• Is there a ministry structure whereby there is mutual accountability and appropriate authority given to leadership, the elders and pastors, so that they can get things done but also look after each other too? Church leaders need to be able to make decisions without it taking forever. But there must be brakes as well as an accelerator, accountability as well as enterprise, to prevent going in the wrong direction. Disagreement and tension among Christian leaders is nothing new: read Acts 16:36-41 (as well as the subsequent reconciliation indicated in 2 Timothy 4:11). But Christian leaders are to emulate Jesus’ model of humble service explained in Mark 10:35-45, concluding with Jesus’ famous statement that “even the Son of Man came not to be served but to serve, and to give his life as a ransom for many.” Paul tells the Ephesians’ elders to watch over the church and each other in leadership too (Acts 20:28).
  • Is there a spirit of prayer throughout the congregation? Are there prayer meetings? Do the small groups pray? Is there a special season of prayer? Does the congregation pray? The early church was marked not only by a commitment to teaching (Acts 2:42), but also by a fervent reliance on God’s power through prayer (Acts 4:23-31). Churches that make much of God’s Word can sometimes make little of prayer; but a biblical emphasis is a joint commitment to God’s Word and to prayer (Acts 6:4).
  • Is there a passion for missions and evangelism? Is this a church that is concerned to reach the world? Is this church following Jesus’ Great Commission to make disciples of all nations (Matthew 28:18-20)? Is there a desire to witness to Jesus in their Jerusalem, Judea and Samaria, and the end of the earth (Acts 1:8)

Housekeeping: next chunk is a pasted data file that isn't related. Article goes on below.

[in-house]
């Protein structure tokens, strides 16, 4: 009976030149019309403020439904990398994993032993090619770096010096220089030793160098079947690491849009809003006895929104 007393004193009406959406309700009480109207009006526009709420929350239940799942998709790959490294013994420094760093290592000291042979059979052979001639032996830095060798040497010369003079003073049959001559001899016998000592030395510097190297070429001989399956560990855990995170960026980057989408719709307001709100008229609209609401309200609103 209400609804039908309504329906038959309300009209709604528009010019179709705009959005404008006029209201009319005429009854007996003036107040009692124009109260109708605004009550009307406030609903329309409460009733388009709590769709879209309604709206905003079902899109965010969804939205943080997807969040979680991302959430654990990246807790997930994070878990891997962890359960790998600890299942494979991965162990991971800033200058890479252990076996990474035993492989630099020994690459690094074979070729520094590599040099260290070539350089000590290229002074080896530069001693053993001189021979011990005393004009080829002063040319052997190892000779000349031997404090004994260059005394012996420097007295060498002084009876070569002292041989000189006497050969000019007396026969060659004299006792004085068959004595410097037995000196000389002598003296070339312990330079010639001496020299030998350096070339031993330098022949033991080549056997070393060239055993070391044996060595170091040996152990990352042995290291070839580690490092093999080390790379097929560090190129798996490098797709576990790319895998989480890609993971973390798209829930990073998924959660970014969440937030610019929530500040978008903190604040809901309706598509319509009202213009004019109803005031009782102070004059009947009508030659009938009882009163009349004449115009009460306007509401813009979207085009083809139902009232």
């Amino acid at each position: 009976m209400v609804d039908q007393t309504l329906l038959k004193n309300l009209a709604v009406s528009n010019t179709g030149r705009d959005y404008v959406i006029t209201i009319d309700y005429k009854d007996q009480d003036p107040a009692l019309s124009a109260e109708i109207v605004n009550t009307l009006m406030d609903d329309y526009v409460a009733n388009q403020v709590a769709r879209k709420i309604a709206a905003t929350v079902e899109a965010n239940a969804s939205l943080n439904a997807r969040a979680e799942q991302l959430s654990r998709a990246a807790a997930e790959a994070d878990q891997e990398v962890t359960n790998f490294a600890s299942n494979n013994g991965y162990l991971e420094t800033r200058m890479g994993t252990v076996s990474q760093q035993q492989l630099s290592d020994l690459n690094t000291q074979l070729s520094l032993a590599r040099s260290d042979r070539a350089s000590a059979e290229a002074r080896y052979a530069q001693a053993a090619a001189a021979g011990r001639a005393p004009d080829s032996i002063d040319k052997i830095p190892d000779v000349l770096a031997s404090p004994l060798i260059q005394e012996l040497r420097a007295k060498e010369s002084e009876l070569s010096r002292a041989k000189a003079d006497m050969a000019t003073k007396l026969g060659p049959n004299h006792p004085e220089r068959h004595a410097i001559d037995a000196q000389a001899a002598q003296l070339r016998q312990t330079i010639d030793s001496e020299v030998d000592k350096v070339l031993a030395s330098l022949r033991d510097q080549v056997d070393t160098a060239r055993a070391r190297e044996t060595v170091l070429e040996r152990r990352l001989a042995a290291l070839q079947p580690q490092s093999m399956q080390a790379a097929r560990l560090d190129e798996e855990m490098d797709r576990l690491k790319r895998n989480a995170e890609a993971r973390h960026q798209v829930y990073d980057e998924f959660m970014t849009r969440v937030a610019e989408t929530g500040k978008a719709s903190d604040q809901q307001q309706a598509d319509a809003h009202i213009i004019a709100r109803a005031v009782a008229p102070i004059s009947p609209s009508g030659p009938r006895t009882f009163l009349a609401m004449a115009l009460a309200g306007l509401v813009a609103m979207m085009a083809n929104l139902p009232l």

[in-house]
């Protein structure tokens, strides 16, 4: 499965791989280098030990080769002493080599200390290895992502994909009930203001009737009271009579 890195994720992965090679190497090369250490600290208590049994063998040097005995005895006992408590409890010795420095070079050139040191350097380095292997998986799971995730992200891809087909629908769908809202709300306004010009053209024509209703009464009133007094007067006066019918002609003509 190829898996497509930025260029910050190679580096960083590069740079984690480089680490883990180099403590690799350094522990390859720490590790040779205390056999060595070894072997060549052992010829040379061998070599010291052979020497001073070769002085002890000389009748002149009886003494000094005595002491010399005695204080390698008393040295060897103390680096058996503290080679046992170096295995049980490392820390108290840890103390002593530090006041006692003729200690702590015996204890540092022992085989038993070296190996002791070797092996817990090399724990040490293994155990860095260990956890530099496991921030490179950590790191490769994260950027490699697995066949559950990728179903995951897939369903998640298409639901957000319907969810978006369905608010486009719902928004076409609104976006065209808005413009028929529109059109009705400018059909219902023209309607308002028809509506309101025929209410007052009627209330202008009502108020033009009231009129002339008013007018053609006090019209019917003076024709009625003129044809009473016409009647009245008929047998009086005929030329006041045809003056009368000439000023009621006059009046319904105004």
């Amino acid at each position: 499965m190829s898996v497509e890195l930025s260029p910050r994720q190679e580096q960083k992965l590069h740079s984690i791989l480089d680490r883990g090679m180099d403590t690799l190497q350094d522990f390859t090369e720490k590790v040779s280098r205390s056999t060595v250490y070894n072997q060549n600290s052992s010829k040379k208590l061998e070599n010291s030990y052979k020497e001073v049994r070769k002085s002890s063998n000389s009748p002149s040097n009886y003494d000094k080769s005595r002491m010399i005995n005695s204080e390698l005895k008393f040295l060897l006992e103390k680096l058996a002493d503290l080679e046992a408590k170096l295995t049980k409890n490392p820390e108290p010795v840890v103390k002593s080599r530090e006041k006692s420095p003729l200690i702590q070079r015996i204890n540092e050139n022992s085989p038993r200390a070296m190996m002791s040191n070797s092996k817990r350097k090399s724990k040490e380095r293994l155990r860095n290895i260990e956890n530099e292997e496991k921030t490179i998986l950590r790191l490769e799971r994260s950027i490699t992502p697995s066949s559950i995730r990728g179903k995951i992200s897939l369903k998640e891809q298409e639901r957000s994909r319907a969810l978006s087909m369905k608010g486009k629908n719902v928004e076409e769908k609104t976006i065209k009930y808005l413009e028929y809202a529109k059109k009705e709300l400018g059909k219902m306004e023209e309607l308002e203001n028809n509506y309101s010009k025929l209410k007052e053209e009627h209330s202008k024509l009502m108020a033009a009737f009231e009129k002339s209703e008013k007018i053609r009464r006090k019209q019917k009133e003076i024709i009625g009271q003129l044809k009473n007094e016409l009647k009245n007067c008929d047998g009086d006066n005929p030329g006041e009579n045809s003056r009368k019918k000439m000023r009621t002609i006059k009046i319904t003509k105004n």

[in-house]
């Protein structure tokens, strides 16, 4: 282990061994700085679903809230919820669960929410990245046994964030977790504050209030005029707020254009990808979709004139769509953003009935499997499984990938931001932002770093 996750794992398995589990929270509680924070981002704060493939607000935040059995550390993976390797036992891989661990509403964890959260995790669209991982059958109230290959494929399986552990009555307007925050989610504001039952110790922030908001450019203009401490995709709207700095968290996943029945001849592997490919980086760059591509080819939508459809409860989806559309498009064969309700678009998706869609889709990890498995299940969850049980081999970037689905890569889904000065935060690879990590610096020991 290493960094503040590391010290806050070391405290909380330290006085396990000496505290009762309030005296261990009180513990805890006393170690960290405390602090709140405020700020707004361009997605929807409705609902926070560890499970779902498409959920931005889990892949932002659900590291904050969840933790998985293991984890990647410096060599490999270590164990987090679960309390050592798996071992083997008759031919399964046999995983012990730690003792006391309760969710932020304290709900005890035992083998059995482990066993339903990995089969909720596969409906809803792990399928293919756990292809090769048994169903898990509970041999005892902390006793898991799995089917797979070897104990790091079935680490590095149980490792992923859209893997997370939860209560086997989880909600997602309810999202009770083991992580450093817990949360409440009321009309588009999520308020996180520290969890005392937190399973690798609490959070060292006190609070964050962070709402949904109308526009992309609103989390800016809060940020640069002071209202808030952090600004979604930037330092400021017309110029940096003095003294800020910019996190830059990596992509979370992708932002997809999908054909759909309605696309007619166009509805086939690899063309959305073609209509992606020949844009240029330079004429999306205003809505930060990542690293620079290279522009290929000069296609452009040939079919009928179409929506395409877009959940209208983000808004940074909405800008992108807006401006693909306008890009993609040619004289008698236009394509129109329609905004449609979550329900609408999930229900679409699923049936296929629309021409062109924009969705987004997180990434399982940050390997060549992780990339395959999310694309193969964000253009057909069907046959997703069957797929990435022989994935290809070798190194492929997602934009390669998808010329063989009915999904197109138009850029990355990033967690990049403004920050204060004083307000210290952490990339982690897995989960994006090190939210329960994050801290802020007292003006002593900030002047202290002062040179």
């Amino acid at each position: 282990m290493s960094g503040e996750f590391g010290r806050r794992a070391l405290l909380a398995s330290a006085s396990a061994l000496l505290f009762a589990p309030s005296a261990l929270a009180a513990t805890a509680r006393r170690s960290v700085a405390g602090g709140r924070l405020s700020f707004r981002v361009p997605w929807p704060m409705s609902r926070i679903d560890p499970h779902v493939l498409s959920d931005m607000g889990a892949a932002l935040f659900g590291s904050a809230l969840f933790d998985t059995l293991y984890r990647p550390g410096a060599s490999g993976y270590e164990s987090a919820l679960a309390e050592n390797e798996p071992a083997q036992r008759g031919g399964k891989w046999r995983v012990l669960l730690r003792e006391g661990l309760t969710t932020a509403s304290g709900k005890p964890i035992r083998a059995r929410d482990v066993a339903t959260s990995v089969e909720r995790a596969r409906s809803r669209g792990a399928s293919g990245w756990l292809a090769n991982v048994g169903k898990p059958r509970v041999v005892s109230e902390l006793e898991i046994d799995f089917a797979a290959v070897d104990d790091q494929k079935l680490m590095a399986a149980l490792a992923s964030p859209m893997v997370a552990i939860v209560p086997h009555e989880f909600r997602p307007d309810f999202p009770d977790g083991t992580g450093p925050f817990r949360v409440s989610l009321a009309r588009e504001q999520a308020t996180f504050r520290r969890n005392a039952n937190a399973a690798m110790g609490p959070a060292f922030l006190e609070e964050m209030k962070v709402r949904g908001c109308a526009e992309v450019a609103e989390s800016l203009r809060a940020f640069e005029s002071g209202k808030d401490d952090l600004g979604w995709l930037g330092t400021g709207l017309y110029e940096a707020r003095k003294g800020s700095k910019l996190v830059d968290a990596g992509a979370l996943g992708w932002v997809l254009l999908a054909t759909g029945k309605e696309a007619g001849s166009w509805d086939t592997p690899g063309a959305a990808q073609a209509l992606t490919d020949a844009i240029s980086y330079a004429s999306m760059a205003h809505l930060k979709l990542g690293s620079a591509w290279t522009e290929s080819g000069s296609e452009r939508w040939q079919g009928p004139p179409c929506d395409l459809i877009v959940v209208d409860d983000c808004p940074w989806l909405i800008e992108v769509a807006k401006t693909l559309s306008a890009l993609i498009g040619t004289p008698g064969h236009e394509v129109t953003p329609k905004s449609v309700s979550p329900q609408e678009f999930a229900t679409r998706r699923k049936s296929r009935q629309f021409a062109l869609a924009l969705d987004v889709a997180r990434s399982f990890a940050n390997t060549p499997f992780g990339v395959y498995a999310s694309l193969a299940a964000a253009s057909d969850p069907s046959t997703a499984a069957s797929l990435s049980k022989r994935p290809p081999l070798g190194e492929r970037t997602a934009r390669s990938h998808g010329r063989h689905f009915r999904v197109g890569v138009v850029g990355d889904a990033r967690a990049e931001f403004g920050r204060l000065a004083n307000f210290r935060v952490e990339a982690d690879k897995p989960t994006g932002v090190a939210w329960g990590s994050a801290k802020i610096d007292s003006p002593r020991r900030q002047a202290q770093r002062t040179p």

• Is Christlike love present in this congregation? Do you sense the work of the Spirit to generate increase godliness as evidenced by the fruit of the Spirit, most of all love (Galatians 5:22-23; 1 Corinthians 13)? Is the church showing the sign of being Christ’s disciples that Christ himself taught, namely love (John 13:35)?

I could go on—there’s not one exhaustive list. The point is that you are looking for a congregation that has both a sound doctrine and a sound life. No church is perfect (the old joke that “if you find a perfect church, don’t join it for you’ll only spoil it” is worth retelling). But this for sure: size alone is not determinative. You can have a big and good church or a small and good church. Likewise, you can have a small and bad church. Some churches are small for a reason: they chase off any real converts pretty quickly. Other big churches have grown beyond their health. Most of all remember: truth and life, word and practice, doctrine and love, content and character.

When you find a church that is approximating to those biblical norms of true doctrine and Christlike practice, then join in. And pray that God would continue to add to that church those who are being saved.


To read more on the subject of church, Pastor Josh has written a book 
How Church Can Change Your Life that provides answers to the 10 most common questions about church.